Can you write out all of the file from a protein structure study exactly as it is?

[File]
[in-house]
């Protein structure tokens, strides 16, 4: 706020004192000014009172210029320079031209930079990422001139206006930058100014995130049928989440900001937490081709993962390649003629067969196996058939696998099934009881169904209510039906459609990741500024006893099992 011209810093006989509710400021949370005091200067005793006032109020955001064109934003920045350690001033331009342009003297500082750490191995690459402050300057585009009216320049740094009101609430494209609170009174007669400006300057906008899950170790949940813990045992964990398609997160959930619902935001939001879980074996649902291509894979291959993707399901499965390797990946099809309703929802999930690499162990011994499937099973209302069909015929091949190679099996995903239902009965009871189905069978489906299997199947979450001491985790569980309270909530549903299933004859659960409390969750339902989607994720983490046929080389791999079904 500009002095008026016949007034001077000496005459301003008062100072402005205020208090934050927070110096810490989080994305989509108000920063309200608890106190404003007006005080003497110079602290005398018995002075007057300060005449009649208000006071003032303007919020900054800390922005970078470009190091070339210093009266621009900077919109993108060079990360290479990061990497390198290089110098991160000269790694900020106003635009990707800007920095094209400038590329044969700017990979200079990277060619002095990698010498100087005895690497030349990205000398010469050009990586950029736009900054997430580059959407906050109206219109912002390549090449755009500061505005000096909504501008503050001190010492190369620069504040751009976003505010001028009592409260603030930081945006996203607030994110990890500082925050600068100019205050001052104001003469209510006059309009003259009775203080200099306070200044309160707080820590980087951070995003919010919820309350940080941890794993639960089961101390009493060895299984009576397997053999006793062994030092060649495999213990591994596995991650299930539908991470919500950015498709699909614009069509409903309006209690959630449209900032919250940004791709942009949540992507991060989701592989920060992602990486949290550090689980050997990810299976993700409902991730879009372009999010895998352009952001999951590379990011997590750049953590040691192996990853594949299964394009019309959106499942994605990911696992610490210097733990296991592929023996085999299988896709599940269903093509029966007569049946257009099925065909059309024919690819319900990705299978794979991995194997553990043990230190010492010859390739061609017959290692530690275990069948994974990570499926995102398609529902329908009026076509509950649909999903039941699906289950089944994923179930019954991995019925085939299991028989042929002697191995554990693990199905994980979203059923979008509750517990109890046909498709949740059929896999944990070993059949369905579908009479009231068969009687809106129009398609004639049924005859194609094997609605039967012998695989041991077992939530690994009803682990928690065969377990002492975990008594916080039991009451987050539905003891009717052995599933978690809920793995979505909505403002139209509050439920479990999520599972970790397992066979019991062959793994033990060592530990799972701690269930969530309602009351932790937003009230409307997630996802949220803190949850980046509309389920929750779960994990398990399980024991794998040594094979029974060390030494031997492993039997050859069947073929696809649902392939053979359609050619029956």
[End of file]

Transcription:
[in-house]
């Protein structure tokens, strides 16, 4: 706020004192000014009172210029320079031209930079990422001139206006930058100014995130049928989440900001937490081709993962390649003629067969196996058939696998099934009881169904209510039906459609990741500024006893099992 011209810093006989509710400021949370005091200067005793006032109020955001064109934003920045350690001033331009342009003297500082750490191995690459402050300057585009009216320049740094009101609430494209609170009174007669400006300057906008899950170790949940813990045992964990398609997160959930619902935001939001879980074996649902291509894979291959993707399901499965390797990946099809309703929802999930690499162990011994499937099973209302069909015929091949190679099996995903239902009965009871189905069978489906299997199947979450001491985790569980309270909530549903299933004859659960409390969750339902989607994720983490046929080389791999079904 500009002095008026016949007034001077000496005459301003008062100072402005205020208090934050927070110096810490989080994305989509108000920063309200608890106190404003007006005080003497110079602290005398018995002075007057300060005449009649208000006071003032303007919020900054800390922005970078470009190091070339210093009266621009900077919109993108060079990360290479990061990497390198290089110098991160000269790694900020106003635009990707800007920095094209400038590329044969700017990979200079990277060619002095990698010498100087005895690497030349990205000398010469050009990586950029736009900054997430580059959407906050109206219109912002390549090449755009500061505005000096909504501008503050001190010492190369620069504040751009976003505010001028009592409260603030930081945006996203607030994110990890500082925050600068100019205050001052104001003469209510006059309009003259009775203080200099306070200044309160707080820590980087951070995003919010919820309350940080941890794993639960089961101390009493060895299984009576397997053999006793062994030092060649495999213990591994596995991650299930539908991470919500950015498709699909614009069509409903309006209690959630449209900032919250940004791709942009949540992507991060989701592989920060992602990486949290550090689980050997990810299976993700409902991730879009372009999010895998352009952001999951590379990011997590750049953590040691192996990853594949299964394009019309959106499942994605990911696992610490210097733990296991592929023996085999299988896709599940269903093509029966007569049946257009099925065909059309024919690819319900990705299978794979991995194997553990043990230190010492010859390739061609017959290692530690275990069948994974990570499926995102398609529902329908009026076509509950649909999903039941699906289950089944994923179930019954991995019925085939299991028989042929002697191995554990693990199905994980979203059923979008509750517990109890046909498709949740059929896999944990070993059949369905579908009479009231068969009687809106129009398609004639049924005859194609094997609605039967012998695989041991077992939530690994009803682990928690065969377990002492975990008594916080039991009451987050539905003891009717052995599933978690809920793995979505909505403002139209509050439920479990999520599972970790397992066979019991062959793994033990060592530990799972701690269930969530309602009351932790937003009230409307997630996802949220803190949850980046509309389920929750779960994990398990399980024991794998040594094979029974060390030494031997492993039997050859069947073929696809649902392939053979359609050619029956």